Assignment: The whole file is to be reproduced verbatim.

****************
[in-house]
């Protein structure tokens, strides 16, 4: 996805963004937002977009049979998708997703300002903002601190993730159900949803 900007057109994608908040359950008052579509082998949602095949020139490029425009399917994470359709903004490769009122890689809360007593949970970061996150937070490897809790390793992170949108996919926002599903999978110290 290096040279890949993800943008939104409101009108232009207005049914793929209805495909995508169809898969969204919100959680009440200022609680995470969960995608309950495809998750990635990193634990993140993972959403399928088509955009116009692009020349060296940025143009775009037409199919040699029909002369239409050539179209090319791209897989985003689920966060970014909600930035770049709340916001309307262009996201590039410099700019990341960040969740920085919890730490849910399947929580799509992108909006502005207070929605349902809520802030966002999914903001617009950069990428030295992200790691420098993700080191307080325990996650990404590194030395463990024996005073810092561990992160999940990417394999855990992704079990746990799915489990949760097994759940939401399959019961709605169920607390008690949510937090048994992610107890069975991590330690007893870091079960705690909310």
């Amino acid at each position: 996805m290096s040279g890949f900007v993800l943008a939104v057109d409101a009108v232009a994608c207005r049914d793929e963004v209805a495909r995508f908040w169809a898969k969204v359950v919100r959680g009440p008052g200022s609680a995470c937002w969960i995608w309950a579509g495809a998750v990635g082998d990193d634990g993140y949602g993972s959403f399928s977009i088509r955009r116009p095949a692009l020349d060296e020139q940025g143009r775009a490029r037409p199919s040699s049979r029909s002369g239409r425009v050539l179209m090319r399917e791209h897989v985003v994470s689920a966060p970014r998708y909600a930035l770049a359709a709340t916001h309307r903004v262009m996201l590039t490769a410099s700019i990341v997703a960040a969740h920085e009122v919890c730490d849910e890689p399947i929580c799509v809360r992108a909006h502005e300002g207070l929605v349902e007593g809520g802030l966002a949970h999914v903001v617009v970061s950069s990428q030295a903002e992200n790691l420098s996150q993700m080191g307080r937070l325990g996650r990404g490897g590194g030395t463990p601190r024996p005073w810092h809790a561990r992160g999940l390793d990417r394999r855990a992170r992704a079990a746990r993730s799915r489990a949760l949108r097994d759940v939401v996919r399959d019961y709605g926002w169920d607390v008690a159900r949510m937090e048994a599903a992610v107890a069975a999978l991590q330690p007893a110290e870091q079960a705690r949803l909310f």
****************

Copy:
[in-house]
């Protein structure tokens, strides 16, 4: 996805963004937002977009049979998708997703300002903002601190993730159900949803 900007057109994608908040359950008052579509082998949602095949020139490029425009399917994470359709903004490769009122890689809360007593949970970061996150937070490897809790390793992170949108996919926002599903999978110290 290096040279890949993800943008939104409101009108232009207005049914793929209805495909995508169809898969969204919100959680009440200022609680995470969960995608309950495809998750990635990193634990993140993972959403399928088509955009116009692009020349060296940025143009775009037409199919040699029909002369239409050539179209090319791209897989985003689920966060970014909600930035770049709340916001309307262009996201590039410099700019990341960040969740920085919890730490849910399947929580799509992108909006502005207070929605349902809520802030966002999914903001617009950069990428030295992200790691420098993700080191307080325990996650990404590194030395463990024996005073810092561990992160999940990417394999855990992704079990746990799915489990949760097994759940939401399959019961709605169920607390008690949510937090048994992610107890069975991590330690007893870091079960705690909310």
């Amino acid at each position: 996805m290096s040279g890949f900007v993800l943008a939104v057109d409101a009108v232009a994608c207005r049914d793929e963004v209805a495909r995508f908040w169809a898969k969204v359950v919100r959680g009440p008052g200022s609680a995470c937002w969960i995608w309950a579509g495809a998750v990635g082998d990193d634990g993140y949602g993972s959403f399928s977009i088509r955009r116009p095949a692009l020349d060296e020139q940025g143009r775009a490029r037409p199919s040699s049979r029909s002369g239409r425009v050539l179209m090319r399917e791209h897989v985003v994470s689920a966060p970014r998708y909600a930035l770049a359709a709340t916001h309307r903004v262009m996201l590039t490769a410099s700019i990341v997703a960040a969740h920085e009122v919890c730490d849910e890689p399947i929580c799509v809360r992108a909006h502005e300002g207070l929605v349902e007593g809520g802030l966002a949970h999914v903001v617009v970061s950069s990428q030295a903002e992200n790691l420098s996150q993700m080191g307080r937070l325990g996650r990404g490897g590194g030395t463990p601190r024996p005073w810092h809790a561990r992160g999940l390793d990417r394999r855990a992170r992704a079990a746990r993730s799915r489990a949760l949108r097994d759940v939401v996919r399959d019961y709605g926002w169920d607390v008690a159900r949510m937090e048994a599903a992610v107890a069975a999978l991590q330690p007893a110290e870091q079960a705690r949803l909310f």